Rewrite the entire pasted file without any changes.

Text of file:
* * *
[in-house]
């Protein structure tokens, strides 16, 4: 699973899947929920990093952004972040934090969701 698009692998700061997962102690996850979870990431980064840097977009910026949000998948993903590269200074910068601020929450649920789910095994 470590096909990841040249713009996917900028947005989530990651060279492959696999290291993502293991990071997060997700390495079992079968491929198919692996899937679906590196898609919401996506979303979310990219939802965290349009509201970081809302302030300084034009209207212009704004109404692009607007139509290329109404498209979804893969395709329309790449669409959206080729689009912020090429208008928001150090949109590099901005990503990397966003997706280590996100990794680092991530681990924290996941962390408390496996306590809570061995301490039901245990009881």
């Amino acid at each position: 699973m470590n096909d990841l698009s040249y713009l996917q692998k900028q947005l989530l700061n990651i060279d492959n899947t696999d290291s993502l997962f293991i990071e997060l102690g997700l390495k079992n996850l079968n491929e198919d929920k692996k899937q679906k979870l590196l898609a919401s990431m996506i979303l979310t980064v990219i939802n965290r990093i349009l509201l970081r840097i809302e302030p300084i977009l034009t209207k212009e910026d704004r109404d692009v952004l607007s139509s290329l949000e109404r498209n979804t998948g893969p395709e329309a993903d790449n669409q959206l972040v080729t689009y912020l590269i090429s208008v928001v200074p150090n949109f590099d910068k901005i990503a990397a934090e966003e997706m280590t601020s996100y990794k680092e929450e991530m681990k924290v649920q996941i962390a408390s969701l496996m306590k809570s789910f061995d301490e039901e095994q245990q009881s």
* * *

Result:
[in-house]
């Protein structure tokens, strides 16, 4: 699973899947929920990093952004972040934090969701 698009692998700061997962102690996850979870990431980064840097977009910026949000998948993903590269200074910068601020929450649920789910095994 470590096909990841040249713009996917900028947005989530990651060279492959696999290291993502293991990071997060997700390495079992079968491929198919692996899937679906590196898609919401996506979303979310990219939802965290349009509201970081809302302030300084034009209207212009704004109404692009607007139509290329109404498209979804893969395709329309790449669409959206080729689009912020090429208008928001150090949109590099901005990503990397966003997706280590996100990794680092991530681990924290996941962390408390496996306590809570061995301490039901245990009881």
């Amino acid at each position: 699973m470590n096909d990841l698009s040249y713009l996917q692998k900028q947005l989530l700061n990651i060279d492959n899947t696999d290291s993502l997962f293991i990071e997060l102690g997700l390495k079992n996850l079968n491929e198919d929920k692996k899937q679906k979870l590196l898609a919401s990431m996506i979303l979310t980064v990219i939802n965290r990093i349009l509201l970081r840097i809302e302030p300084i977009l034009t209207k212009e910026d704004r109404d692009v952004l607007s139509s290329l949000e109404r498209n979804t998948g893969p395709e329309a993903d790449n669409q959206l972040v080729t689009y912020l590269i090429s208008v928001v200074p150090n949109f590099d910068k901005i990503a990397a934090e966003e997706m280590t601020s996100y990794k680092e929450e991530m681990k924290v649920q996941i962390a408390s969701l496996m306590k809570s789910f061995d301490e039901e095994q245990q009881s």